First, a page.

April 08, 2004
Forest Service accepts Wydens proposal to create a Prineville forest health research center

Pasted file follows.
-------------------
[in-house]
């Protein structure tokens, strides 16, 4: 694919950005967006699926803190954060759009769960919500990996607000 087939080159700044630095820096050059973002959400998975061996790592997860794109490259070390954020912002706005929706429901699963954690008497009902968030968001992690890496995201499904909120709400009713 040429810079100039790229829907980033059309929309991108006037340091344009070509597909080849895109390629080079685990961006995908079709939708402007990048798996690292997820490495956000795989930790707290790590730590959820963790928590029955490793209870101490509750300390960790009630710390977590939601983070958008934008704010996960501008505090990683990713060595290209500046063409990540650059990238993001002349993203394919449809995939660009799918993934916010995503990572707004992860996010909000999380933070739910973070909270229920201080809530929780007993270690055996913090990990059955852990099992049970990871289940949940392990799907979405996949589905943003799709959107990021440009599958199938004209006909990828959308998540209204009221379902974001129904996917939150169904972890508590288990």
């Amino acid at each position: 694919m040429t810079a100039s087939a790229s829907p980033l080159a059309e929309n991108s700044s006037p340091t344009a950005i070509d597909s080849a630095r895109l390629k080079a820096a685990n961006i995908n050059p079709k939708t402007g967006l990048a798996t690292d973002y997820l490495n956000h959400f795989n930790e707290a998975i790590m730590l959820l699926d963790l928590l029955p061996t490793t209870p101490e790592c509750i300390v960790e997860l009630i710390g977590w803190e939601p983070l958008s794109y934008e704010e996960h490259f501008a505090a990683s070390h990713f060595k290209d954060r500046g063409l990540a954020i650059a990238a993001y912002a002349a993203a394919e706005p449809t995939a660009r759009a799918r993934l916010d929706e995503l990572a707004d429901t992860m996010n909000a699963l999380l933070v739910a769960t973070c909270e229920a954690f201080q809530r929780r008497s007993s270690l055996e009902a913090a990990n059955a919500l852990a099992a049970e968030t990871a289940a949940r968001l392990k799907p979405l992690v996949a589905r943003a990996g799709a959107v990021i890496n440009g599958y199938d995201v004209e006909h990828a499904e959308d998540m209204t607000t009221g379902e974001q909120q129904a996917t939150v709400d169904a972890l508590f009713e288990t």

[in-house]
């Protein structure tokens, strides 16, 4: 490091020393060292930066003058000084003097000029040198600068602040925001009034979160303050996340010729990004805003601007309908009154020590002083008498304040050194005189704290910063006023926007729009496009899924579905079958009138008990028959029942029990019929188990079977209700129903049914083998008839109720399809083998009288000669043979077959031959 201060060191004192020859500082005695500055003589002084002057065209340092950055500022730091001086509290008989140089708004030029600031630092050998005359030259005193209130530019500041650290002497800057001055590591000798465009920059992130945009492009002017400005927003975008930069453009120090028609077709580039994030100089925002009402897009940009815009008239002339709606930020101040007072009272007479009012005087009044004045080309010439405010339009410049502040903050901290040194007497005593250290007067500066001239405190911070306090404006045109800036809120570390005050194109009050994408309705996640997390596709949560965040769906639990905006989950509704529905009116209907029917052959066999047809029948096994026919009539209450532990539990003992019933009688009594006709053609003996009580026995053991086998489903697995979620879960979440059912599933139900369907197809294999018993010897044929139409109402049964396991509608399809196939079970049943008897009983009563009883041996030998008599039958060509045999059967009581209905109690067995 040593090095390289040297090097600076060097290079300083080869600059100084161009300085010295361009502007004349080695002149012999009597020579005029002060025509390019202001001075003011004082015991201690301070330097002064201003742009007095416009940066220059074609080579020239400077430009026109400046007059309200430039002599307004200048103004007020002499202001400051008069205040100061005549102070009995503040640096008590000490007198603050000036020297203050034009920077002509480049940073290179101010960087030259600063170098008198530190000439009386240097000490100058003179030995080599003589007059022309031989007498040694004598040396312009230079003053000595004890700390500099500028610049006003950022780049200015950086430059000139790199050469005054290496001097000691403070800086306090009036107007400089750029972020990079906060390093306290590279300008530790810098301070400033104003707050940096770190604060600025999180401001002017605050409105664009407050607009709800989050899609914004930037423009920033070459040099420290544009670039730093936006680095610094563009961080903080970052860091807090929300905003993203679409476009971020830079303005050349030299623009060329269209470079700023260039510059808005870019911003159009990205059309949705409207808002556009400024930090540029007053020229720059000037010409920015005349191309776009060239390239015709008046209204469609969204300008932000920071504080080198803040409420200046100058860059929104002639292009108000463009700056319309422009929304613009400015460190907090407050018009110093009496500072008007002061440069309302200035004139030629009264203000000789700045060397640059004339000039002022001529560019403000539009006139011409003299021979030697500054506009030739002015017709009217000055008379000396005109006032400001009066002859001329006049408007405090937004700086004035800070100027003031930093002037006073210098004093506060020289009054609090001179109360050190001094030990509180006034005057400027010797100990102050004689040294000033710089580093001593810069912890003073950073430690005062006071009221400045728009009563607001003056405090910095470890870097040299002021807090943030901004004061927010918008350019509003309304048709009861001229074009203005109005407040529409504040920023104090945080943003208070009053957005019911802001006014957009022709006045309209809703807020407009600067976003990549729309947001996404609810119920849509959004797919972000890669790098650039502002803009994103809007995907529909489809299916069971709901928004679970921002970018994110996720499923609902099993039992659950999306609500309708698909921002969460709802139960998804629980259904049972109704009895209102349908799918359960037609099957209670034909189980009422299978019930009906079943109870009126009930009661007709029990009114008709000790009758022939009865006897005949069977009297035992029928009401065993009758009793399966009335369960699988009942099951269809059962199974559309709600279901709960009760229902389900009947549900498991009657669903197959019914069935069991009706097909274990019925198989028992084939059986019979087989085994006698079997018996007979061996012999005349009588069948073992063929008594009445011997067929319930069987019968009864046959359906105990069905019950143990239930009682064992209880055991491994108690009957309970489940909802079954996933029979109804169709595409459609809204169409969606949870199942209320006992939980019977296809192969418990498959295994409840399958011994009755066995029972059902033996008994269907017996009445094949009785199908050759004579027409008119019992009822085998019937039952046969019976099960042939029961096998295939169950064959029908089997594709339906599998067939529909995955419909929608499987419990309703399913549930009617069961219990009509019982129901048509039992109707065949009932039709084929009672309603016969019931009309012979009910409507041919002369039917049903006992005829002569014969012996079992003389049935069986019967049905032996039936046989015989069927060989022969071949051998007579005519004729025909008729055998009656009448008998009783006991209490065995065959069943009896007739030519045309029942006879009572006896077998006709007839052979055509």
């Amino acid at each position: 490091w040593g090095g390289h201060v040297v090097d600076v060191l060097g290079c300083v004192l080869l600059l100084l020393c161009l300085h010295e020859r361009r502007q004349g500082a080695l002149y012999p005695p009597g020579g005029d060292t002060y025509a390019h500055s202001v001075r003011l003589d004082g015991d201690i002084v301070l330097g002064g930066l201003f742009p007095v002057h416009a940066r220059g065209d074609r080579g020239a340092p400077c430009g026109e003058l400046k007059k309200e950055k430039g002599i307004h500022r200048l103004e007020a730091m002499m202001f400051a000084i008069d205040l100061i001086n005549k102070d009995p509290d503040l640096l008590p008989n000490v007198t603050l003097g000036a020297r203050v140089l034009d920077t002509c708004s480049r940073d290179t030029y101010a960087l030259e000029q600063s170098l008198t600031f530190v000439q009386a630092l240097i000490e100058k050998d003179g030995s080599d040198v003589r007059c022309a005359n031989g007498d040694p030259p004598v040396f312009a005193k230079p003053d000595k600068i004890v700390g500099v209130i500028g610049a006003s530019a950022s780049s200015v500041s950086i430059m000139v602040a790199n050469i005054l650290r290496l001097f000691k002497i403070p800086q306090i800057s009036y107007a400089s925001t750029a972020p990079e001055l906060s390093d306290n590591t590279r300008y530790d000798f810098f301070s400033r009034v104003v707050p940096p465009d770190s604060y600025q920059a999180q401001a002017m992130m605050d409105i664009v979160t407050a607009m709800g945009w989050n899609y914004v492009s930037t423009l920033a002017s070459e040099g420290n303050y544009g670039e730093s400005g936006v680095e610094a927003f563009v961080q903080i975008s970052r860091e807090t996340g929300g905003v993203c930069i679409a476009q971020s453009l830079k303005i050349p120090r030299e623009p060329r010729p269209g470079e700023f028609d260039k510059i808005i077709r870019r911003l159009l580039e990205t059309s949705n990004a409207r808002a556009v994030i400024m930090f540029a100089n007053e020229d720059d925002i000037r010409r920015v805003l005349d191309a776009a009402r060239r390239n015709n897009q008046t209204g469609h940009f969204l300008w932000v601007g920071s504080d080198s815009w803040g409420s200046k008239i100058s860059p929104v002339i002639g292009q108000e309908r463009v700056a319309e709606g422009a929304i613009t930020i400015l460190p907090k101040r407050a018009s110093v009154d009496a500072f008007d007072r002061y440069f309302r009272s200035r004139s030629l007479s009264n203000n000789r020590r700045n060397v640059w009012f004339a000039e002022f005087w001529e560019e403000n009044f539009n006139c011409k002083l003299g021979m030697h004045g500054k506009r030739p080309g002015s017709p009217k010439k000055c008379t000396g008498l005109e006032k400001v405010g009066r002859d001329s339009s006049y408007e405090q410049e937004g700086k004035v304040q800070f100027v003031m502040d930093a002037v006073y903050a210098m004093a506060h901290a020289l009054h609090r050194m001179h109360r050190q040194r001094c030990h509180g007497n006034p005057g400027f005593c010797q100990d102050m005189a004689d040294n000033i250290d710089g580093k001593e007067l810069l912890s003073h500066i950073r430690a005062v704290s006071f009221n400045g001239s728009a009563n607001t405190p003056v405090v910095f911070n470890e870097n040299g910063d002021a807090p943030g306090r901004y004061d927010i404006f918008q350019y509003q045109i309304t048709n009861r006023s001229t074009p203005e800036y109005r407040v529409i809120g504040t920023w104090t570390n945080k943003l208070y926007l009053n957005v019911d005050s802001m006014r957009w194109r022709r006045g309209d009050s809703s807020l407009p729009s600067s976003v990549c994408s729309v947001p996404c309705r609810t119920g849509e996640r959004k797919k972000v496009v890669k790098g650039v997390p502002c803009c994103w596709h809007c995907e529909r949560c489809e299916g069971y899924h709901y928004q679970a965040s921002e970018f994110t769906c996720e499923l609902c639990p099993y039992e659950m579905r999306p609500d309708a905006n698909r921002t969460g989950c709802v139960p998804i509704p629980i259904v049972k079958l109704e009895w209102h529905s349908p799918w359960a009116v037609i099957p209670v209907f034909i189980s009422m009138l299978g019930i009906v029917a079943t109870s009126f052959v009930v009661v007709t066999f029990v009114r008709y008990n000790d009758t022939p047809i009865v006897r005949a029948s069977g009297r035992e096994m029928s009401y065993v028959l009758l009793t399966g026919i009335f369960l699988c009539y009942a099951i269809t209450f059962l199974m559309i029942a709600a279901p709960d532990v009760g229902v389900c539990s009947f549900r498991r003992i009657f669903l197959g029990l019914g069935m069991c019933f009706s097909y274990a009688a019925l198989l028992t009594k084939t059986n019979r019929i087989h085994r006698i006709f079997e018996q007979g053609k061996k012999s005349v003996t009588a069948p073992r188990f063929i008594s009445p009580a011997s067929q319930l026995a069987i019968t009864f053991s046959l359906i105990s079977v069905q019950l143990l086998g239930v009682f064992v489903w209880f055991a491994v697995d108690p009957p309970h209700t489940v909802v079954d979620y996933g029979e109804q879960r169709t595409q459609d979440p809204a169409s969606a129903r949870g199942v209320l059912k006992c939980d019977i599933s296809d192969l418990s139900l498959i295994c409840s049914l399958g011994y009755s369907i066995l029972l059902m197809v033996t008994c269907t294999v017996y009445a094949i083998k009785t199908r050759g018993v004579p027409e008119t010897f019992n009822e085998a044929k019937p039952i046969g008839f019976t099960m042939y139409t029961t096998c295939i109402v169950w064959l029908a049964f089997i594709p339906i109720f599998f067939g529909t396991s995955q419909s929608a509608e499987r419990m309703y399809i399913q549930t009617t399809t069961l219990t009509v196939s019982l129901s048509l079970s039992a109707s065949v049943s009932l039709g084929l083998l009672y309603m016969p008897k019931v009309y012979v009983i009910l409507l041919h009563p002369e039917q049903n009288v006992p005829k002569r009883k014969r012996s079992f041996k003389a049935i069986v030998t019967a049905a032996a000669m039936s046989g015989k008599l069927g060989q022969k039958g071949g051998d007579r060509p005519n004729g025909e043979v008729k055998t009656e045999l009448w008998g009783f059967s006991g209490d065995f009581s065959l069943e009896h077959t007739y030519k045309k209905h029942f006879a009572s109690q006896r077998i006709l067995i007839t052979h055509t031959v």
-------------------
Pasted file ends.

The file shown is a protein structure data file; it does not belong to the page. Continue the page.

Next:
Central Oregon research center will help reduce fire risks, boost local economy Washington, DC U.S. Senator Ron Wydens proposal to create a forest health research center at the headquarters of the Ochoco National Forest in Prineville has been accepted by the Administration. The Prineville center will be established under existing authority and could begin operations as soon as late 2005.After all the twists and turns of working to get this facility established, Im extremely pleased the Forest Service accepted my proposal to create a forest health research center in Prineville, Wyden said. This is a very promising step forward, and I will continue to monitor and work with the Forest Service as they implement this important facility.During last Novembers debates over a forest health bill, Wyden, while leading efforts in the U.S. Senate to pass a balanced wildfire bill, was able to attach his Prineville provision to the Healthy Forests Restoration Act. During final negotiations on the bill, all projects were stripped out despite a coordinated effort by Wyden and U.S. Representative Greg Walden to preserve the Prineville center language in the final wildfire bill.At that time, Wyden spoke with U.S. Secretary of Agriculture Ann Veneman about the need for a forest health research facility in the West and received assurances that the Administration would work with him to locate a facility in Prineville. Wyden and Walden also introduced legislation to create the Prineville facility, which was to be charged with carrying out a major requirement of the Healthy Forests Restoration Act: to inventory and assess forest stands on federal forest land and, with the consent of owners, private forest land.The Forest Service policy announcement today establishes the Prineville center to meet the goals of the proposed legislation. As such, the Prineville facility will focus on assessment, monitoring, and evaluation of fire risks and other forest health threats in the West.According to the Forest Service, the Prineville center will begin development, equipment acquisition and staffing in FY2005 with operations beginning in late 2005 or early 2006. Initial staffing estimates are for approximately five FTEs. Administrative support will come from the Ochoco National Forest. Initial budget estimates range from $2.5-$3.5 million.This facility, if properly implemented, will not only help us prevent and fight forest fires, but it will also provide a boost to the local economy, Wyden said. I want to thank my colleague, Congressman Greg Walden, for his bipartisan cooperation in getting the job done.